Thursday, September 26, 2013

Trying to Get Organized

This year is the first that E and Z are in separate classrooms, which means that my automatic backup system for homework, announcements, forms, and fliers is no more, which means I needed to get organized to keep up with two sets of paperwork for two kids.

At first, I thought of making some kind of pocket wallhanging, but decided that: a) that would be too much work, and b) we don't have enough wall space for something like that. So instead I bought an accordion file thingy with lots of pockets.

On the front, I stuck on a piece of blue paper listing all of the things they need to do for homework each evening (I thought i was very clever making it look like a chalkboard with fluorescent colored pencils, but, they informed me, they don't even use chalkboards in school anymore; they use whiteboards).

Inside I labeled each slot with the types of papers I expect to come home: schedule, math, spelling list, reading log, projects, forms. That way they can always find their spelling list or reading log when it's time to study or write down their minutes (I can't tell you how many times M failed to pass in his reading log because it was lost somewhere amid the clutter on our kitchen table).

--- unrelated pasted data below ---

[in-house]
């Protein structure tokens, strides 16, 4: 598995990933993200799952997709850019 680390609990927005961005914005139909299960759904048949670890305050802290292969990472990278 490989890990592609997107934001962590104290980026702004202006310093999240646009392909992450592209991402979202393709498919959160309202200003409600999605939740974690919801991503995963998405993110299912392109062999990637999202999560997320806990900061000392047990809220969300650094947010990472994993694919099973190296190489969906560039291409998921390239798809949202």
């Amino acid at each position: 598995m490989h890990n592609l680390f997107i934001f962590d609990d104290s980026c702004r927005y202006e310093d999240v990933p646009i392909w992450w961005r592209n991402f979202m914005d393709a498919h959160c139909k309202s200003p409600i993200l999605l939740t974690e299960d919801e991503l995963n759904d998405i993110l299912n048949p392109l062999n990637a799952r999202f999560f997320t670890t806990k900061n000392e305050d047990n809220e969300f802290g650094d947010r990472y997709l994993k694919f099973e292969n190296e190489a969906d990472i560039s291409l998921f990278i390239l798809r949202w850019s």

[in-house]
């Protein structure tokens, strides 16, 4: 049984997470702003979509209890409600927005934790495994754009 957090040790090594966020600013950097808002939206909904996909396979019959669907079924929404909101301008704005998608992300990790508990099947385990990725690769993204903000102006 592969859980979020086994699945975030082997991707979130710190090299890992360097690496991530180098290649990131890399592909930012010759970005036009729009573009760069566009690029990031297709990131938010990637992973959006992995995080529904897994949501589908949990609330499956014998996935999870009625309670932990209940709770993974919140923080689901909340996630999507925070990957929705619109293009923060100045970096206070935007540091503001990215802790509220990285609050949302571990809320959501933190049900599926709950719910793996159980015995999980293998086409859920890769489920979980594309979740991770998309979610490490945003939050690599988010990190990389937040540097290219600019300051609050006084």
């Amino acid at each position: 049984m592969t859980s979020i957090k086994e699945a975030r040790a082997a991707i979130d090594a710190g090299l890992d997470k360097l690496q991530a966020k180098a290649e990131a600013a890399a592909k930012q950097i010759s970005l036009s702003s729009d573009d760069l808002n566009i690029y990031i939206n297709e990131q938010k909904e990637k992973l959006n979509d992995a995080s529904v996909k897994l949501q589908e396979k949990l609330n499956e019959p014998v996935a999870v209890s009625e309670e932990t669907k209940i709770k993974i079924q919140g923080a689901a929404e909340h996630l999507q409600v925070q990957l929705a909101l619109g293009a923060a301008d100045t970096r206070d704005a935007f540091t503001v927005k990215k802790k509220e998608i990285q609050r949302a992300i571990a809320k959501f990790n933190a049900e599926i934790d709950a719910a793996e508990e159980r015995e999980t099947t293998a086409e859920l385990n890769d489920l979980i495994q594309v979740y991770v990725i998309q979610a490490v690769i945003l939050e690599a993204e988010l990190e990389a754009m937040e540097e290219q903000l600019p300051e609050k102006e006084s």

Because it's all written there for them (and because they can now read––yea!), it gives them some autonomy. Ideally, I won't have to constantly remind them of every single thing on the list, but they will one day come home from daycare and just do it all (wishful thinking is good, right?). So far it has worked fairly well, at least we haven't been going through the drill of trying to find all of the lost papers all over the house. They are still waaaay too tired for the amount of homework they get (which is only one math paper––for Z only––plus studying for spelling and reading), but that's a topic for another post.


  1. I love file folders. This looks like a great way to organize all those slips of paper from school. Mine end up stuck on the fridge, several layers thick. What grade are they in? Mine are in 2 and 3 and we only have reading each day, but that seems enough for them for now.

  2. That was our problem--we never knew if papers were on the fridge, on the bulletin board, under a pile of junk mail on the table, or in the recycle bin. Just reading would be enough, I think. I have two third-graders, one of them gets a math worksheet every day, and they both need to practice spelling and do reading. It doesn't sound like much, but with all the foot-dragging, whining, distractions, etc. it takes an hour. My seventh-grader has only one page of writing each night, which is proportionally much less than his brothers. But still enough, with all the other things he's got going on.

  3. Super cute! Tell them chalkboards are cool because they're retro. (Listen to me, speaking like I know what the grade school kids are into these days!)


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